22 Aircraft Construction From A To Z

Aircraft Construction From A To Z

Posted on November 15, 2011 by

We’ve got used to think that Russian production factories are, as a rule, half-destroyed buildings with leaking roofs and crooked staircases ending at the ceiling. However, the aircraft construction factory where they produce Sukhoi Superjets 100 in Komsomolsk-on-Amur, is a sufficient refutation of the charge. About 12 thousand people work at the two departments of the factory. In the first one they make the fuselage, and in the other one they install electronics, engines, etc. Let’s see how they turn a piece of aluminium into a plane.

Actually, no photographing is permitted.


22 Responses to “Aircraft Construction From A To Z”

  1. moo says:

    Hehehe now I know which seats to get in a SSJ100. Get the first seats behind the business class becasue you will have a bunch more space. Even if they putt a divider there still more room then regular seats.

  2. petrohof says:

    i imagine that construction of the factory was as complicated as that of the planes

  3. Mr Cool says:

    I opened this entry only to see more pictures of those cute girls assembling the plane. Thank you, I love Russian girls.

  4. perristalsis says:

    Just do a special on the chicks that work at the factory, they’re gorgeous!

  5. Zonda says:

    At the first sight of this post, pic#1 – “blondies wiring devices”, it explain part of the Russian aviation incidents…:)

  6. yojimbo says:

    It is always pretty amazing to see how complex an aircraft actually is so much goes into making one and and keeping one flying.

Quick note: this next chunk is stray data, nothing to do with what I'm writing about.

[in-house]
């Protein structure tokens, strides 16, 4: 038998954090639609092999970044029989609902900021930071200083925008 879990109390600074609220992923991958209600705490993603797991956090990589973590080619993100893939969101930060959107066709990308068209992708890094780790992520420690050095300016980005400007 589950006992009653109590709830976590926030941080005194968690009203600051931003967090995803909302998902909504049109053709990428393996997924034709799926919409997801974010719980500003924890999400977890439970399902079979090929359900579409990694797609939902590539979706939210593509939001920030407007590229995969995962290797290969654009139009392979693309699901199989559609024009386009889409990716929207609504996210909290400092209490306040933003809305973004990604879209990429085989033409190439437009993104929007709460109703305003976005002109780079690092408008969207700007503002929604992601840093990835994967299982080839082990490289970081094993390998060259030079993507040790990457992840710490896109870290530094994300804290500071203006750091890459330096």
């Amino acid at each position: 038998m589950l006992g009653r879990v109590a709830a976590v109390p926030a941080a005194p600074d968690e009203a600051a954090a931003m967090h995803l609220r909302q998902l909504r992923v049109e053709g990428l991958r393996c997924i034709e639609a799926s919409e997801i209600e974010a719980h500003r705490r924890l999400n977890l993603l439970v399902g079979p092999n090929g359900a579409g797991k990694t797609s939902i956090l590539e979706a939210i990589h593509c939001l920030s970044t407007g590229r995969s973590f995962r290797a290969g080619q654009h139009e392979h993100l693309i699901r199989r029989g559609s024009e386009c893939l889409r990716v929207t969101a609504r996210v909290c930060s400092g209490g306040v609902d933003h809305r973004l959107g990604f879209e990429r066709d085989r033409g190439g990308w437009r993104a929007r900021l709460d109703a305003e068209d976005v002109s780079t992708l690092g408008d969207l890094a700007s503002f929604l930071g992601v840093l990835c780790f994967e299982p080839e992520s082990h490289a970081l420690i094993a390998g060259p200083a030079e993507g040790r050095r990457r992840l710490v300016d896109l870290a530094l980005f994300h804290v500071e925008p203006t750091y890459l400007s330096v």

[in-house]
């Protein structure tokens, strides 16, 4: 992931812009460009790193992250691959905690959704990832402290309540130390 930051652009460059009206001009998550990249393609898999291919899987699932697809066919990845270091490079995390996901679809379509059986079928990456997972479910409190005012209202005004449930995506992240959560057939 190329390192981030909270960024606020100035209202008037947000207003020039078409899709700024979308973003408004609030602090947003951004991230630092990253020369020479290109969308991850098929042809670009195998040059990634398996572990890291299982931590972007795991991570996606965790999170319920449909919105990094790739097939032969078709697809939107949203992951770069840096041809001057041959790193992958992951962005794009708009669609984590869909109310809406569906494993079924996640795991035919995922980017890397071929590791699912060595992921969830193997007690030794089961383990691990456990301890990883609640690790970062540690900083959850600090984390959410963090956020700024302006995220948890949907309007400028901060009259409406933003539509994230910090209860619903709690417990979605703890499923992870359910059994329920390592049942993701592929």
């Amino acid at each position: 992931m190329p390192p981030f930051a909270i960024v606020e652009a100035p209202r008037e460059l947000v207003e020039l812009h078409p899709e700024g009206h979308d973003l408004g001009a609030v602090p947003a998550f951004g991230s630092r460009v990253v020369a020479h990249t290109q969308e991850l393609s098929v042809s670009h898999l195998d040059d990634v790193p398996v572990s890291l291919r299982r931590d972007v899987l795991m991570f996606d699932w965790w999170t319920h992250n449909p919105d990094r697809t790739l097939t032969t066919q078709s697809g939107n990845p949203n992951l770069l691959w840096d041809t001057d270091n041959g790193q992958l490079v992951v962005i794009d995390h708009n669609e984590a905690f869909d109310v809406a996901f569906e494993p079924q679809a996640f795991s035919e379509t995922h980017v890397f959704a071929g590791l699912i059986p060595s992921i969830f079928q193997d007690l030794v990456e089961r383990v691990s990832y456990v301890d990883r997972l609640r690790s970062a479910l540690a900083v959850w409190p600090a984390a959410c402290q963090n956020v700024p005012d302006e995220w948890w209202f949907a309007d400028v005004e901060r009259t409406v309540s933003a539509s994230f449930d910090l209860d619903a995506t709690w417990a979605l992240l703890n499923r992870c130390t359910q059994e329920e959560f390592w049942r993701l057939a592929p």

In one of my old Air Force squadrons we had around 20 C-130 and 9 C-9s for just that small number of aircraft the squadron had 2,000 people in it all but the handful of staff workers performing some job in aircraft maintenance and those aircraft are just simple cargo planes you can obviously guess that more complex types of aircraft need even more people.

  7. j pigden says:

    This reminds me of a story I got from a BUFF driver (B52 pilot). The BUFF is an oddball in the USAF inventory. It’s been around for so long and changed so many times that working on it has become a nightmare. There is so much wire, installed by so many different people (most no longer in uniform), at so many different places (some stations no longer in use), documentation misplaced that the current maintenance crews won’t cut any wire! They aren’t sure where it came from, not sure where it goes, nor what exactly it does, but they ain’t going to touch it!!!

    • Hirsh says:

      Not cutting wires on a plane that is older then those who work on it and crew it is “a good thing” as Martha Stewart would say. :)

    • yojimbo says:

      Actually the B-52 is not the only long career aircraft the KC-135 also been in service since 1957 just a few years shorter than the B-52.Most C-130Js the latest model are really re-built C-130Hs which began life in the early 70s.